Ontario Court System at Risk of Losing Litigants to the Private-Sector Justice System

The Ontario civil justice system is struggling to provide timely, cost-effective and fair access to justice to civil litigants. According to Justice D.M. Brown, if the Judges of the Superior Court are unable to respond to the challenges and stresses confronting the civil litigation system, the public system risks losing litigants to the private-sector justice system in which an ever increasing number of private arbitration centres offer parties dispute-resolution services employing modern technological systems and well-trained arbitrators, who are often retired Superior Court Judges.

Justice Brown used the decision of George Weston Ltd. v. Domtar Inc. to once again sound . . . [more]

Posted in: Practice of Law: Future of Practice, Practice of Law: Practice Management

Digital Saved the Legal Services Star

A few things struck me this week. First, Jordan Furlong’s great piece, “Back when we used lawyers.” Then the opening of Burberry’s new flagship store in London, England (thanks to my colleague Antony Smith at LawSync for pointing it out to me and suggesting a digital connection to law).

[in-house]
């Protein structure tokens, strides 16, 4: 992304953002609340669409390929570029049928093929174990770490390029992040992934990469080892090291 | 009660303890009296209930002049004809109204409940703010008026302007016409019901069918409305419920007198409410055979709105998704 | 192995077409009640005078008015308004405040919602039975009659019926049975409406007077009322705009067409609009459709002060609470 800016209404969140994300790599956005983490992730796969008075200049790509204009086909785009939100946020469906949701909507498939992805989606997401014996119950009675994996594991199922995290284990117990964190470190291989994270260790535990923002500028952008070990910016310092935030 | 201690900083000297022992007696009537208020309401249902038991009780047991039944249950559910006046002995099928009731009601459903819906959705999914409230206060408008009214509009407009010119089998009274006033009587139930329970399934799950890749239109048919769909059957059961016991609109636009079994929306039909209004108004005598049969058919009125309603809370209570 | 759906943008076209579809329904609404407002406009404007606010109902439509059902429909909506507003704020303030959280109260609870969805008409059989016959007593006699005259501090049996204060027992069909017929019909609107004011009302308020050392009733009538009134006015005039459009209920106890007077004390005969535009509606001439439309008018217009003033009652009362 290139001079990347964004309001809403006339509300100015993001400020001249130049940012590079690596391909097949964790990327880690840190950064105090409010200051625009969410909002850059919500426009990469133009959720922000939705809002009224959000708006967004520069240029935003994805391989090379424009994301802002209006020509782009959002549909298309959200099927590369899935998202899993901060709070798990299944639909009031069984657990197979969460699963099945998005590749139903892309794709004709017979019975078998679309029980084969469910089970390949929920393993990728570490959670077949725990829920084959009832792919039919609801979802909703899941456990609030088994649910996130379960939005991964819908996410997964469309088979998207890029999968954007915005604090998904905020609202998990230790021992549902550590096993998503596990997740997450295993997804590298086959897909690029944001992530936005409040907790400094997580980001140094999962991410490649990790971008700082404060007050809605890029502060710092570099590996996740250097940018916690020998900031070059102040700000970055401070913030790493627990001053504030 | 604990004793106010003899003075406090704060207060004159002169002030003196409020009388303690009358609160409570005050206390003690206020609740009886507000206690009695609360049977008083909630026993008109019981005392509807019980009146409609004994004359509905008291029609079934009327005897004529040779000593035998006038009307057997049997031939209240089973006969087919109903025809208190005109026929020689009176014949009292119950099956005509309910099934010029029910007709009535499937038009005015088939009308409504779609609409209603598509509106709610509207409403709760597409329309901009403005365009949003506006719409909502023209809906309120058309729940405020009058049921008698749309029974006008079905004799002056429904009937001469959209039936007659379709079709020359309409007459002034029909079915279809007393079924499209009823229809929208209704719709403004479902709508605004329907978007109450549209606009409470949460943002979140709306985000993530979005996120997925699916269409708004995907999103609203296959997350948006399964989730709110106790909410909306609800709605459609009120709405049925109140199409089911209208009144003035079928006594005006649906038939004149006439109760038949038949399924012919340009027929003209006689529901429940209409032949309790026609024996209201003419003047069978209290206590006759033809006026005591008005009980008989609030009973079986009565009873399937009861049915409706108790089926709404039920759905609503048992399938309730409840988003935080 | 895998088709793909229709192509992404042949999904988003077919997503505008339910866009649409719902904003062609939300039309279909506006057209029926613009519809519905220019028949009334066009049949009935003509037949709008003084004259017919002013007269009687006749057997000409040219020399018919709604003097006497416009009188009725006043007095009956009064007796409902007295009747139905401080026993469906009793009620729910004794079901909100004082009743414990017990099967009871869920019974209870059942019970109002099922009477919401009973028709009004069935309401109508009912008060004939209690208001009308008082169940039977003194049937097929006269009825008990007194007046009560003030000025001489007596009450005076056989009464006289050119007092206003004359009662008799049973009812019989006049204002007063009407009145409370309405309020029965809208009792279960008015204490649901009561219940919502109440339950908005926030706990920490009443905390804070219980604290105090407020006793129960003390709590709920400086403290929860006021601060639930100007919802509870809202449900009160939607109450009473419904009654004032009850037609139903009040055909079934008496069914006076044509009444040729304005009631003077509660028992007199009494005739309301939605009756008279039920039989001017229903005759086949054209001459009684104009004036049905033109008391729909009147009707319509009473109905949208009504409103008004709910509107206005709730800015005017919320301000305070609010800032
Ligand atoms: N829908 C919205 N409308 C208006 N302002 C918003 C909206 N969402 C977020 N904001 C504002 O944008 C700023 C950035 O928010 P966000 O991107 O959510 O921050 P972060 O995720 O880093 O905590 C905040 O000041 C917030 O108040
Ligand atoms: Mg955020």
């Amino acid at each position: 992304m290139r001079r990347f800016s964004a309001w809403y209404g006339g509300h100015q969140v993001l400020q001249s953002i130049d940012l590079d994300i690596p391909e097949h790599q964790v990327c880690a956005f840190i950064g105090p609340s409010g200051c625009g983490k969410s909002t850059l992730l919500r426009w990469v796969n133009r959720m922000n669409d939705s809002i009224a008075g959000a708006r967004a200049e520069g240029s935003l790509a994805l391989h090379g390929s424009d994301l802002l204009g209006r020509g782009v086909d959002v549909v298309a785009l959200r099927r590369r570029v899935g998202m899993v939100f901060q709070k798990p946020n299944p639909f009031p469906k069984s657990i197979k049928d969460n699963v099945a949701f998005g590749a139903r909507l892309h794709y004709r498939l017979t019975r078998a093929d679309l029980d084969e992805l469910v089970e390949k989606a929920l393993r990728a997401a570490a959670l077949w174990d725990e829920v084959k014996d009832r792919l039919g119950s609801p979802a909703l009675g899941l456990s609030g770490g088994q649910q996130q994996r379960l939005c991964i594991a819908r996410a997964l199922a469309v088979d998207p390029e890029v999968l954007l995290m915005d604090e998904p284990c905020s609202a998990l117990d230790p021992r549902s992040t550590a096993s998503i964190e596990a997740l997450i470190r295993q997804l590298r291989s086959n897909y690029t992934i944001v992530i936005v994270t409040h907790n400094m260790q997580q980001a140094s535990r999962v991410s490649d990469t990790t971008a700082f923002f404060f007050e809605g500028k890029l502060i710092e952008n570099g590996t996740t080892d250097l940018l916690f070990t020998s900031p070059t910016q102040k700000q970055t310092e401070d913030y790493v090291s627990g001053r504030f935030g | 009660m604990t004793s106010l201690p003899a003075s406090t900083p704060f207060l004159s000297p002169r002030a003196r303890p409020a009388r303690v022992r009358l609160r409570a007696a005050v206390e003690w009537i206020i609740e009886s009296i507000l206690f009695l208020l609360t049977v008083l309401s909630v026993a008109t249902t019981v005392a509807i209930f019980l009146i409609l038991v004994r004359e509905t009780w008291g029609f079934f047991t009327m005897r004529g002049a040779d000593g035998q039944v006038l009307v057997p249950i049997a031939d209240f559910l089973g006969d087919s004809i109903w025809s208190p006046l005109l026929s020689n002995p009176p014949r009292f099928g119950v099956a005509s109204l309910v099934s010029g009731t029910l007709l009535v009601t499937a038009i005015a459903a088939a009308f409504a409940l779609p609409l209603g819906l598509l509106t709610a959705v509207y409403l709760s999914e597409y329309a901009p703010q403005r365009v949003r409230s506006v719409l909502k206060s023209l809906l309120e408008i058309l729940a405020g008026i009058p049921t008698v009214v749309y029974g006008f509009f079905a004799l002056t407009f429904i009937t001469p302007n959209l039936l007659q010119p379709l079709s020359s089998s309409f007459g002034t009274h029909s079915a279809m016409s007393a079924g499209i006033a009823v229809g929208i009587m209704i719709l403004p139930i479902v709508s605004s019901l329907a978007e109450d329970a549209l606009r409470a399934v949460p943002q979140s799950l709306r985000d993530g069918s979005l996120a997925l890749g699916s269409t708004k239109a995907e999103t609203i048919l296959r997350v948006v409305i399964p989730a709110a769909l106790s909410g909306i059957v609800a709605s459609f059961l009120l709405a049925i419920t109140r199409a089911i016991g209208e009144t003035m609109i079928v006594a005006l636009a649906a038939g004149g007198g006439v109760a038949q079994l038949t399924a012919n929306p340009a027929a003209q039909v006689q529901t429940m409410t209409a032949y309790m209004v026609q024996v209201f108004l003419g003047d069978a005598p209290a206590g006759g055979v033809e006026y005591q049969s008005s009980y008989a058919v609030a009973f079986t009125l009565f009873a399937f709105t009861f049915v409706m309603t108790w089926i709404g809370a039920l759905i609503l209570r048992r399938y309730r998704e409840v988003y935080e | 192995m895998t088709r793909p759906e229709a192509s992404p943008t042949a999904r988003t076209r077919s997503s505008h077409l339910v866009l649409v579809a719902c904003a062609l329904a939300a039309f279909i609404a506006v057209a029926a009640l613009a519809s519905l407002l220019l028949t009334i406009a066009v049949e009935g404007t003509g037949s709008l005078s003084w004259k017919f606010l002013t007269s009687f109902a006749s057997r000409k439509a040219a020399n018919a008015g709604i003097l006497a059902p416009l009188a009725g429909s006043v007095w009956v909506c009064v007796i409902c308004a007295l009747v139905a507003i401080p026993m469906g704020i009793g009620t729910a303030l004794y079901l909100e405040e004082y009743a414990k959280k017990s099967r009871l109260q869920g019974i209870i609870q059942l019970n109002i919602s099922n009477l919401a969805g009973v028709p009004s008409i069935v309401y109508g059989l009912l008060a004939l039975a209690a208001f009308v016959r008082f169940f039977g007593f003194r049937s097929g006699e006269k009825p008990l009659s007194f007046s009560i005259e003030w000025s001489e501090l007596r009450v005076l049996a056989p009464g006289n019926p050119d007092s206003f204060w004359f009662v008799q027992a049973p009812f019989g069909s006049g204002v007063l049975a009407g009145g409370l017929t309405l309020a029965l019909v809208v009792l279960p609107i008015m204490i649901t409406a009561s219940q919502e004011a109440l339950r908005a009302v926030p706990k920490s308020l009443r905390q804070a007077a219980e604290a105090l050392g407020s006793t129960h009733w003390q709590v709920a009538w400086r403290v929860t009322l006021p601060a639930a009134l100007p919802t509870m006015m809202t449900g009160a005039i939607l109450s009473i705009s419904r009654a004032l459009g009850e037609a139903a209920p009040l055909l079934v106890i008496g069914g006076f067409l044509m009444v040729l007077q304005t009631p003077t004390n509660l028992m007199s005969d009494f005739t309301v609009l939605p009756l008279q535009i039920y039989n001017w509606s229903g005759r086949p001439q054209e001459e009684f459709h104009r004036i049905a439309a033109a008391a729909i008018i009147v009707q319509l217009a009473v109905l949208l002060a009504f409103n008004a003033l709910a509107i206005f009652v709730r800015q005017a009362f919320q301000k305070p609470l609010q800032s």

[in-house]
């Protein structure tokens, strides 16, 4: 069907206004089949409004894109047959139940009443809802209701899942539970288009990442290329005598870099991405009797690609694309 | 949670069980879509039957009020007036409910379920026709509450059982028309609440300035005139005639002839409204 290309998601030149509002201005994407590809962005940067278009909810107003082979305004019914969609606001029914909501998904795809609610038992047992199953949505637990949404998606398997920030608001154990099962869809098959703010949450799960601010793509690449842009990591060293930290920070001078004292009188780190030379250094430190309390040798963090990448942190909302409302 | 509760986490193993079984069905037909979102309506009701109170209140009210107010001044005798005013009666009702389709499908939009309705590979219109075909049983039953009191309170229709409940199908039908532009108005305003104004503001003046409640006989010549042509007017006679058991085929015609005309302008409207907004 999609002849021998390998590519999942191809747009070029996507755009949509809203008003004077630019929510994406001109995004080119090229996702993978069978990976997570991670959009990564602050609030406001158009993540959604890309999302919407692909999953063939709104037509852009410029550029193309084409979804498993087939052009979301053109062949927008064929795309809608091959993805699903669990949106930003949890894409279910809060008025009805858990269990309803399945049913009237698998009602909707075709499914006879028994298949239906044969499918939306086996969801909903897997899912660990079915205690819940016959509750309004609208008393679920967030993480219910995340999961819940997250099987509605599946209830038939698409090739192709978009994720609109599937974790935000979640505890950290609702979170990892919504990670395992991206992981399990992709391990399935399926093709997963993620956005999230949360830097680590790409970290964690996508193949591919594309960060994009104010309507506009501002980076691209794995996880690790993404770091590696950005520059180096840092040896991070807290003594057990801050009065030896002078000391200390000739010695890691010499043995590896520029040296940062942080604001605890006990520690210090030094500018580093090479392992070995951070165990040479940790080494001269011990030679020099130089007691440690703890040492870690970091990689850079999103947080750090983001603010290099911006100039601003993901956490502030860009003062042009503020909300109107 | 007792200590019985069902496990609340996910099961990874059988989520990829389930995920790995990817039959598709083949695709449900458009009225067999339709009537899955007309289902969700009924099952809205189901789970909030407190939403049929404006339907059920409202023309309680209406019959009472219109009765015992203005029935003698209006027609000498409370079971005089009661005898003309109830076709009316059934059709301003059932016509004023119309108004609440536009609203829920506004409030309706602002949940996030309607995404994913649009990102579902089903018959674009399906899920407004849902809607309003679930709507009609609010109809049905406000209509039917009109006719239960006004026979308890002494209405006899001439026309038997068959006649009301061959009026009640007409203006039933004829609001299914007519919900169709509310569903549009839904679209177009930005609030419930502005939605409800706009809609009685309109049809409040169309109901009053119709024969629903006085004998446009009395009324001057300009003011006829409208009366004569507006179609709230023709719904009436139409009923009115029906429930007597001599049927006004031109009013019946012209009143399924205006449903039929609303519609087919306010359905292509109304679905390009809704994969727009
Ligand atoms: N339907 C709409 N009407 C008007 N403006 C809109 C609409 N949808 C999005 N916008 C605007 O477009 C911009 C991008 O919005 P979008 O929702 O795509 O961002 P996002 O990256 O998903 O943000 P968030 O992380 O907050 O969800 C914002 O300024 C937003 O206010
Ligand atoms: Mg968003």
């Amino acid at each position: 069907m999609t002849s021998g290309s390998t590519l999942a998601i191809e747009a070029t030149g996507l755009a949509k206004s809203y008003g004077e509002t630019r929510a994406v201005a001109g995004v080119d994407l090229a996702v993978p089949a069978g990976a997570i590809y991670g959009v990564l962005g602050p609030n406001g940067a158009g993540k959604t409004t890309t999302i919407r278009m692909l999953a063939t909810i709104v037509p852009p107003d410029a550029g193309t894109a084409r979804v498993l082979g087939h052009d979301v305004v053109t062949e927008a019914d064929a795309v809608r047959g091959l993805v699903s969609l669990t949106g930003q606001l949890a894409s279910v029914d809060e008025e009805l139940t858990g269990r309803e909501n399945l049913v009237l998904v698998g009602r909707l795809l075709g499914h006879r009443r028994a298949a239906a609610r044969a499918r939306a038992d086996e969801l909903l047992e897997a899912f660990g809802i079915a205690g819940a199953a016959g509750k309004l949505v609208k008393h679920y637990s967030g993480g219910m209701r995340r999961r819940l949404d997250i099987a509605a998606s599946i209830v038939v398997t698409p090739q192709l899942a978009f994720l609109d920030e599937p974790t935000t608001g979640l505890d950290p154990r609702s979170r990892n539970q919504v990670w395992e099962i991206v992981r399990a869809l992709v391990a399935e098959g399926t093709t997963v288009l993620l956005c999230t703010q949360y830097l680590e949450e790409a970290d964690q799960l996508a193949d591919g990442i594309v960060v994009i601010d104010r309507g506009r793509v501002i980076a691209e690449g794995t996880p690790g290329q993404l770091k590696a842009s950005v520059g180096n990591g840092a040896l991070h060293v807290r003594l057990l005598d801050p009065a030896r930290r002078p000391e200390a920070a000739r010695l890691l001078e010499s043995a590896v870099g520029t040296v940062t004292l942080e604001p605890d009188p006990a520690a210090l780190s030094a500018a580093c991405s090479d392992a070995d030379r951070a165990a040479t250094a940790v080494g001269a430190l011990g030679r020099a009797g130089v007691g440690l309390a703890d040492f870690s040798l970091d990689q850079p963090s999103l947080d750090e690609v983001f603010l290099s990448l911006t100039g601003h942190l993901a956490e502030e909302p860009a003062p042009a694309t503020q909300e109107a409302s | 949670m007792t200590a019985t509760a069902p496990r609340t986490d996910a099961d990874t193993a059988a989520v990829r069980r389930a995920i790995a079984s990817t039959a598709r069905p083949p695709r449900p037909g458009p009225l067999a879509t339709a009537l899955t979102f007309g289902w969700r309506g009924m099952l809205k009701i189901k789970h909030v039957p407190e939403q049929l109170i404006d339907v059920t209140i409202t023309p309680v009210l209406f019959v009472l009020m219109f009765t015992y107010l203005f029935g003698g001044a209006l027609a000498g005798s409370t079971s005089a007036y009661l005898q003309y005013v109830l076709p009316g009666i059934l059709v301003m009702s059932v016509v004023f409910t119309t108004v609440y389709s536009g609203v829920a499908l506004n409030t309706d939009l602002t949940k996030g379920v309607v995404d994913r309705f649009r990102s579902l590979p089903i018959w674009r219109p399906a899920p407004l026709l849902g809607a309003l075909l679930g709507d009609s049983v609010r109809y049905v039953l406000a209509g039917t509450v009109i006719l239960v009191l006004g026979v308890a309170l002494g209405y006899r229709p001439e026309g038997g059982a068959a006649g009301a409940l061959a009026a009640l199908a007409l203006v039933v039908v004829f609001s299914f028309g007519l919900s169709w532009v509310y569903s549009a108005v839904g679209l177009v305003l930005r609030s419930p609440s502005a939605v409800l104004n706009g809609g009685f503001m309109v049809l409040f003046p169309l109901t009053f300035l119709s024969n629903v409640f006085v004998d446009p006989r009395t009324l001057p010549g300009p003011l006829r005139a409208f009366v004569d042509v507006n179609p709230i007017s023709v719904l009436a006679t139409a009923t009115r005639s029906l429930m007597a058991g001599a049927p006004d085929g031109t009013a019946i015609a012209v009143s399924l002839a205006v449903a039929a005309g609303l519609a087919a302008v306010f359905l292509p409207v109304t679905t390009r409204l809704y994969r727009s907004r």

Jordan’s premise is, as the title suggests, that change is constant and that in the lifetime of our parents (and even some of us) how things were done and by whom, when theywere kids, has dramatically changed. What is “normal” for legal services now or in the past will . . . [more]

Posted in: Practice of Law, Practice of Law: Future of Practice, Practice of Law: Marketing, Practice of Law: Practice Management

Enter Stage Left: Feminist Lawyers Arrive to SLAW

We are delighted to join SLAW as your two feminist legal practitioners. We wear multiple hats with pride: we are small business owners, small practitioners, staunch feminists, young lawyers, and queer women. We stand in solidarity with sex workers, keen and questioning law students, community activists, brave women who survive trauma and are stronger for it, harm reductionists, transfolk, people of colour, contrarians, and people who speak frankly about the deficiencies in the composition and conventions of our legal system. We like all of these people’s voices to be heard, more so than what is traditionally allowed in the practice . . . [more]